About a year ago, in the midst of a bad RA flare and medications that weren’t working, a friend in his late 20s asked how I was doing. I proceeded to tell him about the pain and fatigue that were plaguing me. He got a perplexed look on his face and stated that he couldn’t understand how I could live like that. He avowed that he would not be able to handle it. I found this intriguing because at the time, I had lived with the pain so long and it never dawned on me that couldn’t handle it. Sure, there were tough times, but it seemed to just become part of my life. I realized that my friend’s response was really based on his lack of experience with suffering. His life was relatively stress-free and he never experienced any major type of suffering. Of no fault of his, he simply lacked perspective.
According to research on life events, personal illness makes the list as one of the major contributors of stress (its rank depends on the currency of the research). [i][ii] My young friend saw my RA as too stressful. He was seeing it from an acute, one time perspective. Chronic health issues like rheumatoid arthritis are different than acute ones in that they happen over time causing the person to make slow adjustments in perceptions. So how was it that I didn’t perceive my struggles with RA the same way as my young friend? A recent conversation with another friend more experienced with life in general, and various kinds of suffering specifically, reminded me of a verse from the New Testament.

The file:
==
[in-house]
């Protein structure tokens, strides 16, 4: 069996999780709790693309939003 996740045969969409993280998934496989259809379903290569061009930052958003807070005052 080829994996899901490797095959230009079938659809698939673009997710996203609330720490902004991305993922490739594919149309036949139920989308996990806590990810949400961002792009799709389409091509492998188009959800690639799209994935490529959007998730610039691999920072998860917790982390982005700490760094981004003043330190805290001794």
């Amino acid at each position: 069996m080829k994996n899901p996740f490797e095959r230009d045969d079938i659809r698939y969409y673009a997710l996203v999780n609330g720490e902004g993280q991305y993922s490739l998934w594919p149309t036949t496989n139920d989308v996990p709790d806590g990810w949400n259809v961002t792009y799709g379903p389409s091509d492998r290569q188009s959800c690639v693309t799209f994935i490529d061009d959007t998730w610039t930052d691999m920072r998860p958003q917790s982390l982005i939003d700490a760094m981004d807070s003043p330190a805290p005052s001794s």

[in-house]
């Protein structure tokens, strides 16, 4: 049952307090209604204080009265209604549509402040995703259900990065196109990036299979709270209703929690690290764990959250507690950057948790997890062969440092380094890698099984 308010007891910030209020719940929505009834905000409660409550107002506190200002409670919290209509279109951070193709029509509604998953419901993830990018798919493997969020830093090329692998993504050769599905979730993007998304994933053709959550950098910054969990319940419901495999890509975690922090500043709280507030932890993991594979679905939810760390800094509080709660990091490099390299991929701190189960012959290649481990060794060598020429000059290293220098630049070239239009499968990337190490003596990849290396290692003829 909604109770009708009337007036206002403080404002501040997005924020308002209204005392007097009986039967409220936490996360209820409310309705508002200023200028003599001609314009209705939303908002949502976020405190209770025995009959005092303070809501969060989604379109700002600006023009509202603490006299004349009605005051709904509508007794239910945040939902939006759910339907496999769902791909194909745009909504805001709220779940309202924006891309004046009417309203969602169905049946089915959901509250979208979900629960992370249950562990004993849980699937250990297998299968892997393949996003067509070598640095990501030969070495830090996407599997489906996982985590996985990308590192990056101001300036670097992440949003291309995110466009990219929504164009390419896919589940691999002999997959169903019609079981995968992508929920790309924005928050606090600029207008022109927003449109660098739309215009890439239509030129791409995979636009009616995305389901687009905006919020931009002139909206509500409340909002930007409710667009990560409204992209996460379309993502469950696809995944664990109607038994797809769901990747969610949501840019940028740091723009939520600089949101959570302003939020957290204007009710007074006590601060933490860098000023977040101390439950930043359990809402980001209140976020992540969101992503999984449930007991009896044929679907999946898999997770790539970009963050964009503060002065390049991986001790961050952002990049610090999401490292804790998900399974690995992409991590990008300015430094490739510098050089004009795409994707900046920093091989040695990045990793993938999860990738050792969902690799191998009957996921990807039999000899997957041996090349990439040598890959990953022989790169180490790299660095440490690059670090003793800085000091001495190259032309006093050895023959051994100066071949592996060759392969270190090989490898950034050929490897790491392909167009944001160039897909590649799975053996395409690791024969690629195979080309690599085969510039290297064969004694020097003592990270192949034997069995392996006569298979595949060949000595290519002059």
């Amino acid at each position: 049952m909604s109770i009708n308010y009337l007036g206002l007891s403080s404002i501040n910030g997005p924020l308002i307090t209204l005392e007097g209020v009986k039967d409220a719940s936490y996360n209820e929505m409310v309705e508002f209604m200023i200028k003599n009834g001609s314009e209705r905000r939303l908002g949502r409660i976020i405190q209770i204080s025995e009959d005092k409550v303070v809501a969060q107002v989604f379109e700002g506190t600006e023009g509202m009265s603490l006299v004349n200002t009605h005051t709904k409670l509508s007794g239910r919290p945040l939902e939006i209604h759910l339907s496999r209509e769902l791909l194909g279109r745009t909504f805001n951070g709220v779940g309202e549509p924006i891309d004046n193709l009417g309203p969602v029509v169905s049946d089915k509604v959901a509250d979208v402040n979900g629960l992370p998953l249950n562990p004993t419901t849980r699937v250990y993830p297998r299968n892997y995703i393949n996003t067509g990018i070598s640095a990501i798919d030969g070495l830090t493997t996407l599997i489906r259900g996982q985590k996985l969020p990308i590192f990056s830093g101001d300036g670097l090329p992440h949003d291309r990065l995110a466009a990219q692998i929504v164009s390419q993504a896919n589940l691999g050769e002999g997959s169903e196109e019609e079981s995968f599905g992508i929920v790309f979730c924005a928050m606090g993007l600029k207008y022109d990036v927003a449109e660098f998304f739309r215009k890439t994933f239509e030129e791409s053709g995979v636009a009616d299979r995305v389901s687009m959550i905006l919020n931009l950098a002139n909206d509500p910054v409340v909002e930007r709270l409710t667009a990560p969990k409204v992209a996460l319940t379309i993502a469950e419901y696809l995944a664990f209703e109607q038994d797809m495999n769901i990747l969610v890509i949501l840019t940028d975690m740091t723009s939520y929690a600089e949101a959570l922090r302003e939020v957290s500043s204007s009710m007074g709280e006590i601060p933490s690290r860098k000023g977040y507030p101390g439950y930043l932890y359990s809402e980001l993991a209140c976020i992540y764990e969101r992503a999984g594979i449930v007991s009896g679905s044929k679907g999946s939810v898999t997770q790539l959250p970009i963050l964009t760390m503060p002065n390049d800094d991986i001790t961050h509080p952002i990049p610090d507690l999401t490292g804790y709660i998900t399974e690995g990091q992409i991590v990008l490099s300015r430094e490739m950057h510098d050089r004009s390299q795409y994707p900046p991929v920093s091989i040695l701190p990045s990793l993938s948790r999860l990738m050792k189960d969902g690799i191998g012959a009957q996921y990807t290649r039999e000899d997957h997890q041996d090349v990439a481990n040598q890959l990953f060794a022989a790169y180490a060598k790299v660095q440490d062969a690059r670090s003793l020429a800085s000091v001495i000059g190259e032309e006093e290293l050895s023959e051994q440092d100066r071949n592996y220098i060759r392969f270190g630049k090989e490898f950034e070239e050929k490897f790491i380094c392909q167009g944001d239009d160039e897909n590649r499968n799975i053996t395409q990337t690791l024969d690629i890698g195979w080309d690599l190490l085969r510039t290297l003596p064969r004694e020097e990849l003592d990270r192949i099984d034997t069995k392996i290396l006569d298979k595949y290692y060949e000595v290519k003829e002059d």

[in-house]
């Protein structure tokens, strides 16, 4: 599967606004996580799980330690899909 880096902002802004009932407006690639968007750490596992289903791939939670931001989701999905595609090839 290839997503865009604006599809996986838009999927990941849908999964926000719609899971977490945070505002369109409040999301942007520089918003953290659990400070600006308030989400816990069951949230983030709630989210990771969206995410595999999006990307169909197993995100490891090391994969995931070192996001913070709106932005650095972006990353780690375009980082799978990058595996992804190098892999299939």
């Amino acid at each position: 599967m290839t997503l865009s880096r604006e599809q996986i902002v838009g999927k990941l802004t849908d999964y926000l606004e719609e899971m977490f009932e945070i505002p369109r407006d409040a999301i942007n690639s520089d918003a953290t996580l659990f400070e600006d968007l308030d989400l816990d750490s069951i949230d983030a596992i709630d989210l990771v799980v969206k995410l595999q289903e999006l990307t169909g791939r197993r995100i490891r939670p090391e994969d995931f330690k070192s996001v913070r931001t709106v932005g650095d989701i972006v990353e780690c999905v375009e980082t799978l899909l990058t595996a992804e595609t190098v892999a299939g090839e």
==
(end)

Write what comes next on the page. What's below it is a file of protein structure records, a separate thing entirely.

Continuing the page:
And we rejoice in the hope of the glory of God. Not only so, but wealso rejoice in our sufferings, because we know that suffering produces perseverance; perseverance, character; and character, hope. And hope does not disappoint us, because God has poured out his love into our hearts by the Holy Spirit, whom he has given us. Romans 5: 2b-5
Rejoice in our sufferings? This sounds crazy! I would never ask for suffering and would not wish it on anyone. However, I’ve come to learn that constant suffering with a chronic illness such as RA can lead to a level of perseverance, character building, and eventually hope. Anyone who suffers with a chronic illness learns to persevere and cope. It’s a survival mechanism. Over time, this builds one’s character. I’m always amazed at the patience and wisdom of those who experienced suffering. It’s like they have a quiet understanding…a secret of sorts. Think of a terminally ill person or someone who experienced the horrors of war first hand. And finally, there’s hope. Even in the midst of seemingly hopeless situations where RA pain and fatigue are constant, there’s always hope of a better day, new treatments, and no more suffering. Sure, I want RA to go away. But for the time being, I can be thankful for the perspective-giving lessons of suffering with a chronic illness.